New PREVENT Equations for CVD Risk Assessment: Key Takeaways

Razavi AC, Kohli P, McGuire DK, et al.
PREVENT Equations: A New Era in Cardiovascular Disease Risk Assessment. Circ Cardiovasc Qual Outcomes 2024;Mar 20:[Epublished].

The following are five takeaways from a perspective article on the new PREVENT equations for cardiovascular disease (CVD) risk assessment:

  1. The American Heart Association’s PREVENT (Predicting Risk of CVD EVENTS) equations represent an update of the risk assessment tool, pooled cohort equation (PCE), published in 2013. PREVENT equations were developed using 25 data sets with 3,281,91 adults. The addition of heart failure (HF) allows for risk prediction of global CVD and reflects recent trends in CVD outcomes.
  2. PREVENT equations expanded the age range included in risk equations. It now includes ages from 30 years to 79 years, and allows for the estimation of 10- and 30-year risk. New sex-specific risk calculators were created. Race was removed as a risk variable, given the consideration that race is a social rather than biological construct.
  3. Increases in body mass index (BMI), pre-diabetes, diabetes, and recognition of kidney disease (i.e., cardiovascular-kidney-metabolic [CKM] syndrome) prompted the addition of new risk factors including BMI, glycated hemoglobin, and urine albumin-creatine ratio. The addition of the social deprivation index allows for the inclusion of social determinant of health factors related to CV health and CV risk.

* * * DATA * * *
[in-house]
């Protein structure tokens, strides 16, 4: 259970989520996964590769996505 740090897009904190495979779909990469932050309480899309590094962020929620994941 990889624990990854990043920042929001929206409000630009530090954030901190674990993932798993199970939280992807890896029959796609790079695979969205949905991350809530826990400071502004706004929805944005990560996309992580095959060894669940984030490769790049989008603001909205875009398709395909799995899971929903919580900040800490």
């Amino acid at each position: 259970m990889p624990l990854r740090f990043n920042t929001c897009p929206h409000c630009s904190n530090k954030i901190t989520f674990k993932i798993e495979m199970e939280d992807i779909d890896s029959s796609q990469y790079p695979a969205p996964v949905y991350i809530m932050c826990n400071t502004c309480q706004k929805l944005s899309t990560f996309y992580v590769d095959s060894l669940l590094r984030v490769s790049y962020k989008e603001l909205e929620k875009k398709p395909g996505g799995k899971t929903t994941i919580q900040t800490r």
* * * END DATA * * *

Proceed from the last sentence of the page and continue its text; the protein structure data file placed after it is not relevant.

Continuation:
4. Compared with the base PREVENT models, the PREVENT equations that included hemoglobin, urine albumin-creatinine ratio, and social deprivation index significantly improved the C-statistic, although with modest incremental changes (maximal ΔC-statistic of +0.004 with the addition of each individual risk factor).
  5. Atherosclerotic CVD (ASCVD) outcomes have been expanded from ASCVD (i.e., coronary heart disease and stroke) to include HF. This change reflects the increase in HF since 2013. Over a median of 5 years of follow-up, PREVENT equations (base models) provide good discrimination for total events among women (C-statistic = 0.0794) and men (C-statistic = 0.0757). Similar discrimination was observed with and without the inclusion of HF as an outcome and across racial groups.

Note: The original reference for the PREVENT equations by Khan et al., entitled Development and Validation of the American Heart Association’s PREVENT Equations, was published in Circulation 2024;149:430-49.

Clinical Topics: Prevention

Keywords: Primary Prevention, Risk Assessment

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